Wildlife & the Economy

Our natural world provides innumerable benefits to human health and economic prosperity. As wildlife and their habitats disappear, these benefits are compromised. 

Although this is not a comprehensive list of nature's benefits, scroll down for a few examples below of how wildlife and wildlife habitat contribute to a strong Texas economy, jobs, human livelihoods, and well-being.

  Outdoor Recreation  

Our booming outdoor recreation economy relies on healthy fish and wildlife populations. In Texas, this economy generates $52.6 billion in annual consumer spending and directly contributes to 411,000 jobs and $15.8 billion in salaries and wages

 

The Recovering America's Wildlife Act has the potential to create between 23,800 and 33,600 jobs every year, while adding $3.36 billion of national economic output. All of this would lead to a net positive gain of $1.96 billion annually to the Gross Domestic Product.

Nature Tourism

People travel from all over the world to see the iconic landscapes of Texas and catch a glimpse of our unique wildlife.

 

We have 4.4 million wildlife watchers in Texas. Wildlife watching amounts to $1.82 billion in retail sales and supports 146,000 jobs.

Photos: TPWD

Birding

Texas is located in the middle of the migratory central flyway and is a world-class birding destination.

We have an estimated 45 million bird watchers in the United States.

 

Birders spend nearly $41 billion annually on trips and equipment.

Angling

Texas' coast and waterways are an anglers paradise.

We have 2.2 million anglers in Texas. Their spending amounts to $2.01 billion in retail sales and contributes to 29,800 jobs.

This industry relies on healthy fish populations and aquatic ecosystems.

  Wildlife Services  

TPWD

TPWD

TPWD

TPWD

Pollination

One-third of our global food supply relies on services provided by pollinators.

Native wild pollinators alone are estimated to provide more than a

$9 billion dollar/year service to US agriculture. They help give us foods like watermelon, apple and pumpkin.

Photo: Rachel Rommel

Pest Control

Wildlife eat tons of insects, like mosquitoes and crop pests.

Bats alone are estimated to provide a $1.4 billion dollar service to Texas farmers. These services include reduced crop loss to pest insects, reduced spread of crop diseases, and reduced need for pesticide application.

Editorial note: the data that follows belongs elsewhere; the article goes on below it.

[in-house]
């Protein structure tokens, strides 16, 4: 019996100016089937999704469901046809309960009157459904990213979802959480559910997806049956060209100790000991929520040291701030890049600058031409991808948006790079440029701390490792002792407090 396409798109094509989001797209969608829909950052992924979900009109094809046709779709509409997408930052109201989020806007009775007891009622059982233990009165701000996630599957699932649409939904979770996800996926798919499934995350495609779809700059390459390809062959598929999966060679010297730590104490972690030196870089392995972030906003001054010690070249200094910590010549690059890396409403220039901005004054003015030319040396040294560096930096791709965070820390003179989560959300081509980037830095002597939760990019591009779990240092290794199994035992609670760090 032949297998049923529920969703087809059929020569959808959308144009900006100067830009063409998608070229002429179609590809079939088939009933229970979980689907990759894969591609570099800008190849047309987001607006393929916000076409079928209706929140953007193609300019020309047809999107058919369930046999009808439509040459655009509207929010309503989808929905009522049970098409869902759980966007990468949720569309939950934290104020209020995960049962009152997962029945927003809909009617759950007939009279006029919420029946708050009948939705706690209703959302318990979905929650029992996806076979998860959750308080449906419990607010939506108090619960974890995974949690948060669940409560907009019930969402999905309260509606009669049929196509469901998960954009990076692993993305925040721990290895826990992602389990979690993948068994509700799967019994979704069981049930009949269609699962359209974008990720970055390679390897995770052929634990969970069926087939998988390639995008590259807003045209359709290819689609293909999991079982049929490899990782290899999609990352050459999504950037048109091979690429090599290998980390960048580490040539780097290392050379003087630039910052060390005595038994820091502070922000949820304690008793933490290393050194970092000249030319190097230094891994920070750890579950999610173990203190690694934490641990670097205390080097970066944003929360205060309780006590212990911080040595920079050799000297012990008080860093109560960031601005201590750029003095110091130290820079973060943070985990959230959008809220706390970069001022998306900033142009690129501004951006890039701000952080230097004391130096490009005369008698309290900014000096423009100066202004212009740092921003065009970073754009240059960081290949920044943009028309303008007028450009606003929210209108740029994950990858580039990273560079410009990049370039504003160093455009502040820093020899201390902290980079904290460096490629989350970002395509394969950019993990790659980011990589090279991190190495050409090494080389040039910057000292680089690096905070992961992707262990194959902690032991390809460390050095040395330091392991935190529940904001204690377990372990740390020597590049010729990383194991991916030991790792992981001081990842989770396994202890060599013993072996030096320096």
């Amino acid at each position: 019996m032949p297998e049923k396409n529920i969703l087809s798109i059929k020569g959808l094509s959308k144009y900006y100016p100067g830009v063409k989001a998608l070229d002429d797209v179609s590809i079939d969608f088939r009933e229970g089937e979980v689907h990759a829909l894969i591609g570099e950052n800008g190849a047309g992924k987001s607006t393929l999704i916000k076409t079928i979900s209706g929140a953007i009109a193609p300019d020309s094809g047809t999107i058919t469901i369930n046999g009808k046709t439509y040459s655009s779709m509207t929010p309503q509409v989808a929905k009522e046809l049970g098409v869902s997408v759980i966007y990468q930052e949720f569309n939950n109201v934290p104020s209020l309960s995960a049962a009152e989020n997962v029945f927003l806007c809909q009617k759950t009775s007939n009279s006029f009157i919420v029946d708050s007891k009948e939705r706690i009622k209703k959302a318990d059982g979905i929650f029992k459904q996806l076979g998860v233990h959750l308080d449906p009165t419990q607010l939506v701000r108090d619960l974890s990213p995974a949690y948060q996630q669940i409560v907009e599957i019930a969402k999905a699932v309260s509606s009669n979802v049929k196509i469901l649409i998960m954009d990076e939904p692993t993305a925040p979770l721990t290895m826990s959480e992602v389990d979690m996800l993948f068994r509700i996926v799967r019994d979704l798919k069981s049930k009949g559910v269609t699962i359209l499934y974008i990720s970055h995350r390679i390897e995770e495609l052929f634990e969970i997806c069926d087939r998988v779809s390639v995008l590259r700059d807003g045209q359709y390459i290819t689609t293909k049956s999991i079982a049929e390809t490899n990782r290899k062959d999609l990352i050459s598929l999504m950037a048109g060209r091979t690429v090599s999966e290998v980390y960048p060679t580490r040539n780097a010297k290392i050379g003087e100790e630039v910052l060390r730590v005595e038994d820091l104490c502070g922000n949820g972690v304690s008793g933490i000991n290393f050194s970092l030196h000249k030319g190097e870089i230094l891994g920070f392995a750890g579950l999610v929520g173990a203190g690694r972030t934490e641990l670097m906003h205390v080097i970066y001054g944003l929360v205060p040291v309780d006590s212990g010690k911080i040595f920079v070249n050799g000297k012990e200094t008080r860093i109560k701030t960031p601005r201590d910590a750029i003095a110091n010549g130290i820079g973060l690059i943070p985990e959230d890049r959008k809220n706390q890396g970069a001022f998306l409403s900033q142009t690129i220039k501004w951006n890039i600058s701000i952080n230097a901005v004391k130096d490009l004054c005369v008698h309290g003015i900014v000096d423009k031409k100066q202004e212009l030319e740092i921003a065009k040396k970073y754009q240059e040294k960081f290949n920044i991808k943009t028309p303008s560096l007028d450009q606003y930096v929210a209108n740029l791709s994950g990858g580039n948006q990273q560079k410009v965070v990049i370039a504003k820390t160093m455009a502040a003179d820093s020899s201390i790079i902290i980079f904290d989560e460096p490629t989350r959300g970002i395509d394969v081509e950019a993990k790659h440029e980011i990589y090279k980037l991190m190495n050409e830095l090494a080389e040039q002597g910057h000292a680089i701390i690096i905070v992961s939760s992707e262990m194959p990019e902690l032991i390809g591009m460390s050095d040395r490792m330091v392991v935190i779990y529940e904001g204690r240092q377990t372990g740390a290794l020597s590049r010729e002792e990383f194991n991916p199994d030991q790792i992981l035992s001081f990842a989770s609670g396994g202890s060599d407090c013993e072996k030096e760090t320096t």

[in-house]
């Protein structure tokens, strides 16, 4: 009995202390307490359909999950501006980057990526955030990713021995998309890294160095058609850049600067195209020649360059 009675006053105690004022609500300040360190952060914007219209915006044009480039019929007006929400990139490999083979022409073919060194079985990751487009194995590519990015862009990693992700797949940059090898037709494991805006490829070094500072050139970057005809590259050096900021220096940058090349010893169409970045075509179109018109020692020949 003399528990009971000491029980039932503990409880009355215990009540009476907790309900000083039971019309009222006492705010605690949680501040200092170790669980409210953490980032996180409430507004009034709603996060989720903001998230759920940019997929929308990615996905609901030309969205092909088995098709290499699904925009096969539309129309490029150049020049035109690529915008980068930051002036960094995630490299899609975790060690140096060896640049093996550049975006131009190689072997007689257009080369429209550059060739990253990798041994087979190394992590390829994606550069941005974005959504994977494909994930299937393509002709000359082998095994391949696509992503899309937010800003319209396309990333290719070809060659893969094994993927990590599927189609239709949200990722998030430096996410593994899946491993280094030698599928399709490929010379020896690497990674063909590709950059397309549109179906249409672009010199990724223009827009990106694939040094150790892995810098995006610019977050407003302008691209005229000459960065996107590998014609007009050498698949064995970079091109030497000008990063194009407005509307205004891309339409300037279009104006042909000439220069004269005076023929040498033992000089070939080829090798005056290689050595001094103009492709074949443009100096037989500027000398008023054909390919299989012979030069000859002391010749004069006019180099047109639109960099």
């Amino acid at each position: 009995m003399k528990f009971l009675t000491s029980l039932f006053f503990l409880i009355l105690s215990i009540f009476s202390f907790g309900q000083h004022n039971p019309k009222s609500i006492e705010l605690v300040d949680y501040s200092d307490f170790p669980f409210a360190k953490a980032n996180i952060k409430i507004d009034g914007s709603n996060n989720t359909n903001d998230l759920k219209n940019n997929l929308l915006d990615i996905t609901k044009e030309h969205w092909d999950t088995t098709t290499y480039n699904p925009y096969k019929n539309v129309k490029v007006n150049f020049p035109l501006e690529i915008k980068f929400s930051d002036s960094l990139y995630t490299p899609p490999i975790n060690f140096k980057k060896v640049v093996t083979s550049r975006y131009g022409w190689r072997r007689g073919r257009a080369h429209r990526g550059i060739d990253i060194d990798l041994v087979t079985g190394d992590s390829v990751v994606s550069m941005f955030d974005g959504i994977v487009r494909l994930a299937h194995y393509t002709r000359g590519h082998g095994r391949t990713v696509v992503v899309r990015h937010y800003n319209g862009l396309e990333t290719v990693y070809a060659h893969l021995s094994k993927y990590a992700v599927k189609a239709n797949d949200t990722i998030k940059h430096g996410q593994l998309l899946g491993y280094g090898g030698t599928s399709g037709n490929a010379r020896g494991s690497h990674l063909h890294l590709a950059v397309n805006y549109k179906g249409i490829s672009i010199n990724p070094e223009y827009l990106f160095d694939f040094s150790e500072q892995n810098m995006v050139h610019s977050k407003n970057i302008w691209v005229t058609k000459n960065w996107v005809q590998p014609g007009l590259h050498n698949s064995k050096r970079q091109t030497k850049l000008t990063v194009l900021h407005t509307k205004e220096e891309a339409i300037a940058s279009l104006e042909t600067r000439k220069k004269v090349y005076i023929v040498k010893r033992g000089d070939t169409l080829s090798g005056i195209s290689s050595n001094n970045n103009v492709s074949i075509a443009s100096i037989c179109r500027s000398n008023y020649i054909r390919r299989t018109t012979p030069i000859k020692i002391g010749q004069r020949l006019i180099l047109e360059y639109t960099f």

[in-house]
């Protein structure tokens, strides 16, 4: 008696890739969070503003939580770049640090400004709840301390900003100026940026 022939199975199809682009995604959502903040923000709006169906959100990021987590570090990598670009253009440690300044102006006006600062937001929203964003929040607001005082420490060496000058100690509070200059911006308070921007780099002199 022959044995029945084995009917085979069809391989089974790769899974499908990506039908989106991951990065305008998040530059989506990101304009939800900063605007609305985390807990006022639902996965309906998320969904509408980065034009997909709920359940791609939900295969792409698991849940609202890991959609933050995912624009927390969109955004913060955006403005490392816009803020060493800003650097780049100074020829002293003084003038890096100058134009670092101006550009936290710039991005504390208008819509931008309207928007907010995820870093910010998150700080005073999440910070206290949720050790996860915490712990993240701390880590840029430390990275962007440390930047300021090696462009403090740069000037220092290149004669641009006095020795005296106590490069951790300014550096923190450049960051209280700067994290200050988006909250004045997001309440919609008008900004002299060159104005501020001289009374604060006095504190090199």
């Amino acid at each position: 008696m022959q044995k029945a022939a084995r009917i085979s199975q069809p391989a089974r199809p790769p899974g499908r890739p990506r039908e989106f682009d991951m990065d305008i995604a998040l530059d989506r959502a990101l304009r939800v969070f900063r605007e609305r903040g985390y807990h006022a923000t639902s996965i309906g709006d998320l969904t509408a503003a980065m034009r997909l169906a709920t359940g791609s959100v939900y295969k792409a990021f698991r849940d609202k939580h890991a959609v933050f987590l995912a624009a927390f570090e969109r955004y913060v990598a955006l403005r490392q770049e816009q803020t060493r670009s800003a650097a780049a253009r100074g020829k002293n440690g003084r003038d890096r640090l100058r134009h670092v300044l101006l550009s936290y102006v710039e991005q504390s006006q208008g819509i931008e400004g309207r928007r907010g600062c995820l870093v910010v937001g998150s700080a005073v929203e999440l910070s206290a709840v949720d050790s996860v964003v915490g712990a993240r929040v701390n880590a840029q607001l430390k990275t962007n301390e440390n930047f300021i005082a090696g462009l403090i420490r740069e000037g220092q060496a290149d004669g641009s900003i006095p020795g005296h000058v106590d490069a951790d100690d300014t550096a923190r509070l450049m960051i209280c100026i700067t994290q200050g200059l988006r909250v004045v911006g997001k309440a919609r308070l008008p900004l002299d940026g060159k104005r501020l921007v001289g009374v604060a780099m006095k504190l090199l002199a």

Photo: TPWD, Nyta Brown

Water Quality

Fish & wildlife are part of systems that provide clean water, healthy rivers, bays and estuaries.

 

For example, we have over 50 species of freshwater mussels in Texas that help filter water, stabilize river bottoms, and provide food to fish and other wildlife.

Photo: Joel Deluxe, Wikimedia Commons

  Wildlife Habitat Benefits  

TPWD

TPWD

TPWD

Flood Control

Natural areas help make our coasts and cities more resilient to increasingly intense storms and flood events, saving us billions of dollars.

Wildlife habitat, like grasslands and wetlands, are "nature's sponge." They have immense water holding capacity, and help to slow flood waters.

Photo: Jaime Gonzalez

Carbon Sequestration

Texas forests and grasslands are nature's carbon capture technology.

 

For example, take our native grasslands which are reliable carbon sinks. Even during times of drought or fire, fixed carbon in grasslands tends to stay underground in their extensive roots and soil.

Photo: Rachel Rommel

Property Values

Creating and maintaining green spaces positively affects property values while providing wildlife habitat and outdoor recreation opportunities.

 

Studies have shown up to a 20% increase in value for property adjacent to natural areas.

Photo: TPWD

TPWD

Rachel Rommel

Quality of Life

Many research studies have shown that time in nature has numerous physical and mental health benefits. For example, reducing stress hormones and blood pressure.

Studies also show that children who spend time outdoors are healthier, happier, and do better in school.

Children on Katy Prairie - photo credit

Carolyn Fannon

Texas Alliance for America's Fish & Wildlife

Contact: info@txwildlifealliance.org

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